New York City Worries Over Trump’s Proposed $667 Million Cut to FEMA

Bill de Blasio's office warned that numerous Department of Homeland Security grants fall under the purview of the Federal Emergency Management Agency—and Donald Trump's austerity axe.

NYPD officers guard the entrance to Trump Tower. Jewel Samad/AFP/Getty Images

Mayor Bill de Blasio’s office raised the the possibility of “concerning” cuts locally should President Donald Trump’s proposal to axe $600 million-plus from programs under the Federal Emergency Management Agency succeed—particularly because they might wipe out counter-terrorism assistance to the NYPD.

In his budget blueprint for 2018, Trump eliminates or reduces state and local grant funding by $667 million for programs that FEMA runs that he says are “unauthorized by Congress”—such as FEMA’s Pre-Disaster Mitigation Grant Program, which seeks to reduce chances of future catastrophes, natural and manmade. At a roundtable discussion on the impact of Trump’s budget convened by Queens Congresswoman Grace Meng, Alfonso Lopez, legislative representative for the New York City Office of Federal Affairs, described the potential elimination of such programs as troubling.

Lopez noted that these cuts could actually bite into the resources the city receives for counter-terror programs through the Department of Homeland Security.

“The cut itself is concerning in and of itself because FEMA is where a lot of the grant programs are housed, grant programs that fund the state Homeland Security grant program and the Urban Area Security Initiative,” he said. “Which obviously we rely on heavily to support not just NYPD’s efforts but also the FDNY, the Department of Health’s efforts in security and also the Office of Emergency Management.”

Lopez asserted that such that DHS funds are “critical to keeping New Yorkers safe,” noting that they are used for a variety of purposes, including active shooter training that “thousands of officers go through” as well as to support counter-terrorism officers placed at large-scale events such as the St. Patrick’s Day Parade.

Trump has asserted that he will only space programs that provide “measurable” results. The proposed budget increases defense and security spending by $54 billion overall, mainly by reallocating money away domestic programs.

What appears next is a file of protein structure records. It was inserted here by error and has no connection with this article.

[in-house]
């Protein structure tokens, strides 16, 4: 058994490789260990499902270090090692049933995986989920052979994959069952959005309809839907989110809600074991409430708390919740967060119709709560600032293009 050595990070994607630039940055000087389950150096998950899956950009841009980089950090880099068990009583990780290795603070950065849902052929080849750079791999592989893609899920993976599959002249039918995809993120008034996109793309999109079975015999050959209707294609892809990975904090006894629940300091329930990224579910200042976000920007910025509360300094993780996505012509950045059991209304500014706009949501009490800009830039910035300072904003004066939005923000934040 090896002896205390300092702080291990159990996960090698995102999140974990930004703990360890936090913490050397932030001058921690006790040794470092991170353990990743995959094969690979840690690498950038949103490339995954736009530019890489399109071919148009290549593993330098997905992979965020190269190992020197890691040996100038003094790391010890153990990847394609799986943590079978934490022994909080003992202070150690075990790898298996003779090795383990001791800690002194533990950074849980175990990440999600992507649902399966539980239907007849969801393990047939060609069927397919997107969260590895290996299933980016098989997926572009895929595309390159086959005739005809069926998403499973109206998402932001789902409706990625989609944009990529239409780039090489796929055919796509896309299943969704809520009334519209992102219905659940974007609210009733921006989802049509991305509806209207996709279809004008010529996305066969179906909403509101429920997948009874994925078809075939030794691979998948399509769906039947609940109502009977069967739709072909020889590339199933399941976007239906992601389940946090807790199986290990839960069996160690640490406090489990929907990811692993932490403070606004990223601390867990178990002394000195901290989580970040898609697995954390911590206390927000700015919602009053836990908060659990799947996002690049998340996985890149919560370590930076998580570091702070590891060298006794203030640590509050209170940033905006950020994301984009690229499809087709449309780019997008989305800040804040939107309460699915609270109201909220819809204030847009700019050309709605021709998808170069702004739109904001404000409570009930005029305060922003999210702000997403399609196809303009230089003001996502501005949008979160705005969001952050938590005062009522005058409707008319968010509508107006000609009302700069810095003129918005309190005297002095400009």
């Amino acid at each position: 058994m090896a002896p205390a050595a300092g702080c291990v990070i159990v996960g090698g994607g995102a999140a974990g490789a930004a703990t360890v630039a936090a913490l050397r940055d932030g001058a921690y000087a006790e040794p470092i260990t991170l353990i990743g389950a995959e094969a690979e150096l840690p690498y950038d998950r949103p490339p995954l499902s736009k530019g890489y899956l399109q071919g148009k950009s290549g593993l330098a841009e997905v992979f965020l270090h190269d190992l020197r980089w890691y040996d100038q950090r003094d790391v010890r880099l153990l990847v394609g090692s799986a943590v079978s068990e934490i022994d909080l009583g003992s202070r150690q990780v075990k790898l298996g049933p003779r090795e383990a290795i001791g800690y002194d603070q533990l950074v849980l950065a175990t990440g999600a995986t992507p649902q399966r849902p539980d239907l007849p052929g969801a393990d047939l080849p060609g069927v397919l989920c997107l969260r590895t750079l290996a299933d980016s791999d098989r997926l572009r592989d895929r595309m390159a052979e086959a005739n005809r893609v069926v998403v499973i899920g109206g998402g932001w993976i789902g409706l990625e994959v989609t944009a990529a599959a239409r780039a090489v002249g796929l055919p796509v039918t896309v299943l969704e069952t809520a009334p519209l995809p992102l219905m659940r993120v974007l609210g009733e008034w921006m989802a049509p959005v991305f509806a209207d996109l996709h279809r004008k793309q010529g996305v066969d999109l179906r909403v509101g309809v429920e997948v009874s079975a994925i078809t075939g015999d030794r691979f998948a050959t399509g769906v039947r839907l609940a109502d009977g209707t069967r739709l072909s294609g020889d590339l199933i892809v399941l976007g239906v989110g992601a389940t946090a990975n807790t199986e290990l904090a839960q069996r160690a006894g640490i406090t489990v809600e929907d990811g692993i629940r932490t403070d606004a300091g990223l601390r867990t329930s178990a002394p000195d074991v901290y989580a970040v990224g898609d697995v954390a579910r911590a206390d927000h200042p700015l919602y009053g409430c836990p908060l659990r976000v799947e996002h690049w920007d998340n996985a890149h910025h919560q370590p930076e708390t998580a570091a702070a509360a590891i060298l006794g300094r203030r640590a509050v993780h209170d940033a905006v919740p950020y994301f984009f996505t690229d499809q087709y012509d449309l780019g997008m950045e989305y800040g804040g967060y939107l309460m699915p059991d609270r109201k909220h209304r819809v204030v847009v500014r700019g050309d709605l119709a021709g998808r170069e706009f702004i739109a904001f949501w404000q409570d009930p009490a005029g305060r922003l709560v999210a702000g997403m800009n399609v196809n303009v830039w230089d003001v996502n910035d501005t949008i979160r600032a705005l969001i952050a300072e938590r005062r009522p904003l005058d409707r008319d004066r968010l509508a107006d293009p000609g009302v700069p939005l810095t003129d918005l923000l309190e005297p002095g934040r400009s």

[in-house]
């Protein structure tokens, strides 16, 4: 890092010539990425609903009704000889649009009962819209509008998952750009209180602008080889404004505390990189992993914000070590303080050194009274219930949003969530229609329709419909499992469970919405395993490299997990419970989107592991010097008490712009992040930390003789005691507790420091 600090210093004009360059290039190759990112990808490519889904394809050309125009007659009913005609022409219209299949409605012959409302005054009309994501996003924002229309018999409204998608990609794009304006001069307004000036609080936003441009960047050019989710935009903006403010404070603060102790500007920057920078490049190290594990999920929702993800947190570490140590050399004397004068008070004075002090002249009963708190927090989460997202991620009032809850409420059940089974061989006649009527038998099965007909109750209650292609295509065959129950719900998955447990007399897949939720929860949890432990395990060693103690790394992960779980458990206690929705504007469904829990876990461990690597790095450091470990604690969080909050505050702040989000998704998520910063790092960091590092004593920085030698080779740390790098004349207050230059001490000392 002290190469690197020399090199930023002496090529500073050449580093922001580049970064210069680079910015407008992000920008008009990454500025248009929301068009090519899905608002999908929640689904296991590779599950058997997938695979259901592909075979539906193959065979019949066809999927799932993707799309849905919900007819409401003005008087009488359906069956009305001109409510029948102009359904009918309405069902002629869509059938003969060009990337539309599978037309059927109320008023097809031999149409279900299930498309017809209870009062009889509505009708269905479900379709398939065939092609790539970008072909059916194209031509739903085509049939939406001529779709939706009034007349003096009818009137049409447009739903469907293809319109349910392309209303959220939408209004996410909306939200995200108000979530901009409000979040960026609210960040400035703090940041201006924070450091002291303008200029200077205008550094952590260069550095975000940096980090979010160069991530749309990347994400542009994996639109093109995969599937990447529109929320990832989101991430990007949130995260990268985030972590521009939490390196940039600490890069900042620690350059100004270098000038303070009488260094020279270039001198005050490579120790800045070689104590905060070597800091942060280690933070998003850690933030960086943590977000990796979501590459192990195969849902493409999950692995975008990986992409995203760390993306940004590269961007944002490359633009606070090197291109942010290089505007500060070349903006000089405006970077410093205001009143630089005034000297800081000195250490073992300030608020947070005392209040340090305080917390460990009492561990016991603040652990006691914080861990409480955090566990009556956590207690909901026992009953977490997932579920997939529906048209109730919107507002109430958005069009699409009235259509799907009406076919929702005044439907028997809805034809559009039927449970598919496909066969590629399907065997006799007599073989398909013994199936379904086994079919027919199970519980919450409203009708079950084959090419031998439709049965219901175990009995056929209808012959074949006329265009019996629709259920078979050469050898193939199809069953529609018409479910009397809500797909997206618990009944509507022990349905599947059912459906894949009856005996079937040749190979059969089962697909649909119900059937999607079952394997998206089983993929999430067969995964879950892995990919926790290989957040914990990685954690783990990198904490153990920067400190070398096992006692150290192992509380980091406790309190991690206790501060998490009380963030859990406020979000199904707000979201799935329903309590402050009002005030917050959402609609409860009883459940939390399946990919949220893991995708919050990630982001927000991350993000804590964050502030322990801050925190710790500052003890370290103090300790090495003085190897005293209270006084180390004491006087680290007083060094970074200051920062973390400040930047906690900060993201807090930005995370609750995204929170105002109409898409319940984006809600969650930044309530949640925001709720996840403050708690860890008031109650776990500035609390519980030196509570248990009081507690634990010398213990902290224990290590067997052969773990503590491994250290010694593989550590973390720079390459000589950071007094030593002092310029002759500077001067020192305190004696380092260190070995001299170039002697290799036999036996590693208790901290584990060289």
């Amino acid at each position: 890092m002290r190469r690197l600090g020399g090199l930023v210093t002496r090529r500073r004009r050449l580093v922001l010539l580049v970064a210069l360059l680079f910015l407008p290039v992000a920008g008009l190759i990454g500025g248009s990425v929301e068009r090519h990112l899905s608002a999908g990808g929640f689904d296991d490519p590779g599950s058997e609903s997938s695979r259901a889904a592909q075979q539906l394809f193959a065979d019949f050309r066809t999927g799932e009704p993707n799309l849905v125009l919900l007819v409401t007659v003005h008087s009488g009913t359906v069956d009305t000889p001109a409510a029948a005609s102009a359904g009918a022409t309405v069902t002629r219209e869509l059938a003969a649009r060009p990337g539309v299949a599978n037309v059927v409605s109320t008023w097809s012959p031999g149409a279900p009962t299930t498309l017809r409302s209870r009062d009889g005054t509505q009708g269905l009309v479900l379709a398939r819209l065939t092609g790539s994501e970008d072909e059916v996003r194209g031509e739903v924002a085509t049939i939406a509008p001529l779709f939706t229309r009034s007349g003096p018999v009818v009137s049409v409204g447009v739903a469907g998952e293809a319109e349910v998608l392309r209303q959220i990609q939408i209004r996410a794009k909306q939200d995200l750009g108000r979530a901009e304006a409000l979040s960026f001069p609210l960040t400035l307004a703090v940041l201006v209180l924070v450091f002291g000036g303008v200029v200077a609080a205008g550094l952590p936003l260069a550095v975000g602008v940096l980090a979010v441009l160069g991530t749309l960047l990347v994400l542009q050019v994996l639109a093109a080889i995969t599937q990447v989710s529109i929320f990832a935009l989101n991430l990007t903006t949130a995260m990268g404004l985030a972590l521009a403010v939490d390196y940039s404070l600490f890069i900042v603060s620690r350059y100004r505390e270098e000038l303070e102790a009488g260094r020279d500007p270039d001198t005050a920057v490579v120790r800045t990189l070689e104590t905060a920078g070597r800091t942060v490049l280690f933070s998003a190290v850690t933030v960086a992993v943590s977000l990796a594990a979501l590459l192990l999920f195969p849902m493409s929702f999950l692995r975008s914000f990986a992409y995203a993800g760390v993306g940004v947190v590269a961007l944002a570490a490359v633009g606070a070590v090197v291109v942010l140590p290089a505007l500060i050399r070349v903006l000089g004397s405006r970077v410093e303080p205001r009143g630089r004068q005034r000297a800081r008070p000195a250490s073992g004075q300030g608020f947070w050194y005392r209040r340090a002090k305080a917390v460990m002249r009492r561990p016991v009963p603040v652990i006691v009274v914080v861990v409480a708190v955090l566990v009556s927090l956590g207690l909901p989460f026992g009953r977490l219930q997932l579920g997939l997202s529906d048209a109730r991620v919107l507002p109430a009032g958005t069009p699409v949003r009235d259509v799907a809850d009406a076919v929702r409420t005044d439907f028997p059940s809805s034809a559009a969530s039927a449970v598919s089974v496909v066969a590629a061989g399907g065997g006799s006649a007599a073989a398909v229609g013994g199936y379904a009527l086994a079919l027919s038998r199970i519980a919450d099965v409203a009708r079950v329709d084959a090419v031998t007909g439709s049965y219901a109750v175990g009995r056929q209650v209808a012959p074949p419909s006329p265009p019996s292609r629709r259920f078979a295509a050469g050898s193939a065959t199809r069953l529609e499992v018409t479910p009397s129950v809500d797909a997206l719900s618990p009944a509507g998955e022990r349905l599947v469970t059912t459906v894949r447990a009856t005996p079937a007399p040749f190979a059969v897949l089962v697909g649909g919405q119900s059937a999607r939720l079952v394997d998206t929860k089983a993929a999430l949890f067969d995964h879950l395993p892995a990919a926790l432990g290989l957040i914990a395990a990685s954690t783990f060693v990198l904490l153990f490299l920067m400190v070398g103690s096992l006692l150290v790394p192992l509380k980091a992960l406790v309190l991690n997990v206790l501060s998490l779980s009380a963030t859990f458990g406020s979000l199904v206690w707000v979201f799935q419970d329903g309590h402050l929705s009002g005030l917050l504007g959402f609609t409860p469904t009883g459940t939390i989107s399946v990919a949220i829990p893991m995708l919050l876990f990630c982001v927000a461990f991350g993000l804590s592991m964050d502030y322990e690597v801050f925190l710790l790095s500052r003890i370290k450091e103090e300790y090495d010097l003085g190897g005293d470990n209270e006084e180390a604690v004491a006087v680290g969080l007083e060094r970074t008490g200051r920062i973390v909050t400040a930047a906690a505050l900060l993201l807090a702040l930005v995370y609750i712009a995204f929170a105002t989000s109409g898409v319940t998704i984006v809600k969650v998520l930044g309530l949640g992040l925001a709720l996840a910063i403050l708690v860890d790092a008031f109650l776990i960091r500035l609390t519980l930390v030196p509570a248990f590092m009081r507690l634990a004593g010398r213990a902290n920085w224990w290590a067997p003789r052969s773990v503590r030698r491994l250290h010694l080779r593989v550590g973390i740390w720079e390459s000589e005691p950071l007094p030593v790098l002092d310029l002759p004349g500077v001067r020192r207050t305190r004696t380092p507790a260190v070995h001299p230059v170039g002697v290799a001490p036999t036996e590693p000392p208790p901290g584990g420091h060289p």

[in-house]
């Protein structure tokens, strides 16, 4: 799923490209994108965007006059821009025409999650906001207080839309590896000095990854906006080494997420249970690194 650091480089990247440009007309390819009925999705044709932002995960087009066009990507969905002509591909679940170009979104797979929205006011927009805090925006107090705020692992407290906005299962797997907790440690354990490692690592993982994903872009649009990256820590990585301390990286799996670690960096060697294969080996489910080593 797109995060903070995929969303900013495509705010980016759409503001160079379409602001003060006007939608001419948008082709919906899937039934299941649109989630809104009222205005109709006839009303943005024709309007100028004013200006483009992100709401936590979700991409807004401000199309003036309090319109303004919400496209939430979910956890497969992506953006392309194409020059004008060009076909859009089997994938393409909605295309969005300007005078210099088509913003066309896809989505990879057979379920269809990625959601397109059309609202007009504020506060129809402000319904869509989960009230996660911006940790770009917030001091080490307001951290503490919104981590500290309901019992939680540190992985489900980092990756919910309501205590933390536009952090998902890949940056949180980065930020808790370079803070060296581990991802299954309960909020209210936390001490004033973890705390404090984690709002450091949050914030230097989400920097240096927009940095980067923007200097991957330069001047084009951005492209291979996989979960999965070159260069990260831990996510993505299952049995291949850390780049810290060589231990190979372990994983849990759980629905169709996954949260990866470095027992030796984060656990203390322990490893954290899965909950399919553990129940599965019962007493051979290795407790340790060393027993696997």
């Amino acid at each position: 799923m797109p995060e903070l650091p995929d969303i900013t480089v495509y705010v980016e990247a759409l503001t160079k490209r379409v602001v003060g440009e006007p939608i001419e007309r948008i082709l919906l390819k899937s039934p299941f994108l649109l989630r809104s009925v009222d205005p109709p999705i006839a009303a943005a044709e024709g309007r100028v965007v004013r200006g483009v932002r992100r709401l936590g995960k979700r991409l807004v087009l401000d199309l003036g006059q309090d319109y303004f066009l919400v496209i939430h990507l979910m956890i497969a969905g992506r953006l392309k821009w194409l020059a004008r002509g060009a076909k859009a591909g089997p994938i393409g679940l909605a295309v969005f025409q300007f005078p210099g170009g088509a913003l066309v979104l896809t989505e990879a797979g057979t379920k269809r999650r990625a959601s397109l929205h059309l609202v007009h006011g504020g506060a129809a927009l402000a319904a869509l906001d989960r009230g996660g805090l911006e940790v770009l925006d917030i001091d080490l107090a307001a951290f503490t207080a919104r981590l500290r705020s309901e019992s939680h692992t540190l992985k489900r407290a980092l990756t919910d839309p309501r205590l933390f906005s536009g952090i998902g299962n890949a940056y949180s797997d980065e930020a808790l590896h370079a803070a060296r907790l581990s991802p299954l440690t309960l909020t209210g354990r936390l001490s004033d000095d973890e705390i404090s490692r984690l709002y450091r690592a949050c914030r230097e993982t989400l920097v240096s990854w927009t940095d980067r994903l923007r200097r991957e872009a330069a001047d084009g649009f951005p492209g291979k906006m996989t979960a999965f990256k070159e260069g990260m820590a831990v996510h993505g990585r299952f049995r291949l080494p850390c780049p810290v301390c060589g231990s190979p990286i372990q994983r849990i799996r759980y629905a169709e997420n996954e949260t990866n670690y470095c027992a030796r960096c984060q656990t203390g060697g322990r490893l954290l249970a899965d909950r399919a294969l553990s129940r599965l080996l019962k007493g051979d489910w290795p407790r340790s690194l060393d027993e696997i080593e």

He also remarked that DHS funding was key to supporting the city’s response to the terrorist bombing in the Chelsea neighborhood of Manhattan in September that injured 29 people.

“The other issue that comes up is the ambiguity with proposed cuts—$667 million, for example, to FEMA, could mean a lot of different things,” he continued. “The number in and of itself is high but where that’s housed, whether it’s in specific programs, in a handful of programs or across the board, that’s sort of a concern across the different cuts…throughout the budget.”

The de Blasio aide voiced anxiety overthe impact that Trump’s cuts to the U.S. Department of Health and Human Services and the Centers for Disease Control and Prevention would have on New Yorkers, as well as cuts to the New York City Housing Authority—which the Wall Street Journal recently reported will see at least $35 million less in federal funding this year—and the city’s Department of Housing Preservation and Development.

In March 2015, Mayor Bill de Blasio and now Senate Minority Leader Charles Schumer announced a $3 billion grant from FEMA—the largest grant the agency has ever awarded—to rebuild impacted NYCHA developments in Brooklyn, Manhattan and Queens. Council members recently blasted the city for the lack of progress in repairing them.

Yesterday, the NYPD said that it will face federal funding cuts “on multiple fronts” under Trump’s plans, regardless of whether U.S. Attorney General Jeff Sessions succeeds in his plan to withhold Department of Justice grants from so-called “sanctuary cities” that provide a safe haven to unauthorized immigrants.

De Blasio has thus far refused to adjust his ambitious spending plans for the possibility of federal cuts, arguing that Schumer and a wave of bipartisan activism will ultimately prevent Trump’s austerity visions from becoming a reality.

New York City Worries Over Trump’s Proposed $667 Million Cut to FEMA